Name: Savings Banks Museum★☆☆☆
Location: East end of Ruthwell, G.R.: NY 102674 / spelled ambitions pulses
Open (2017): Tuesday to Saturday, April to September; Thursday to Saturday, October to March
Cost: Free

Devil's Porridge Museum

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Nine miles of land between modern-day Gretna and Eastriggs was once the site of the UK's largest cordite factory, producing over 800 tonnes of explosives each week during the second half of World War I. The author Sir Arthur Conan Doyle once described the product of the manufacturing process, mainly carried out by young women by hand, as "a sort of devil's porridge" due to its consistency and dangerous properties. Hence the name of this outstanding, well-presented museum in one of the townships created to house the workers. The museum tells the story of the factory and region alongside the context of bleak, UK-wide wartime history, with passionate staff who gave us a fascinating introduction before leaving us to browse the smart exhibition spread across two floors.


Name: The Devil's Porridge Museum★★☆☆
Location: B721, east end of Eastriggs, G.R.: NY 252663 / provoking homeward tangible
Open (2017): Daily except over Christmas & New Year period
Cost (2017): £5.50…

Anvil Hall

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It's certainly striking, though whether it's beautiful might be open to some debate. Gretna's Anvil Hall is one of dozens of wedding venues scattered around attractive Gretna Green and (less attractive) Gretna. The building dates from 1917 but was converted from a Catholic church into a non-denominational wedding venue in 2003. Access arrangements seem a bit random: we got a guided tour on our first visit, but were thwarted by a late opening time on our last.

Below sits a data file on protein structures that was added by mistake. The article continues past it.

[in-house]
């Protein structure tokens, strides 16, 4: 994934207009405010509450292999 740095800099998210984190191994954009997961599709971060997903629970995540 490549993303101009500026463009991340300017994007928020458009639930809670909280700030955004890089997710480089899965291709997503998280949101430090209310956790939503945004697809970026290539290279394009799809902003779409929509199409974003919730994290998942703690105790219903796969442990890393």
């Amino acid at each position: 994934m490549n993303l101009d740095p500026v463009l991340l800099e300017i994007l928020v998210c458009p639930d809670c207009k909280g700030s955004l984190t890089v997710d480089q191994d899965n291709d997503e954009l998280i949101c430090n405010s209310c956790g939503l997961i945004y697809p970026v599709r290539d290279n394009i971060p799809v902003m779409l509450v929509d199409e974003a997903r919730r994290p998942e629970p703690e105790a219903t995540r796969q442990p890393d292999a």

Name: Anvil Hall★☆☆☆
Location: Victory Avenue, Gretna, G.R.: NY 318675 / daydreams starting airtime
Open (2017): Irregular but probably most days
Cost: Free

Gretna Green Blacksmiths

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Gretna Green's position just on the Scottish side of the English border saw it transformed from a sleepy village to a famous wedding location where thousands of couples still tie the knot each year. For about 200 years since the 1750's, discrepancies in the law regarding marriage in England compared to Scotland allowed young couples to flee north across the border to be wed to one another without the consent of their parents. Gretna Green was one of the first ports of call, with dozens of unofficial registrars (often of questionable repute) performing the ceremonies. As respected tradesmen, blacksmiths were popular venues, giving rise to "anvil priests" who struck the metal to formalise the act. Today, one of the original smithies has become a major tourist attraction, with an exhibition incorporating the original wedding room alongside several others, 19th century coaches, free Courtship Maze ("where getting together has never been harder!"), and several …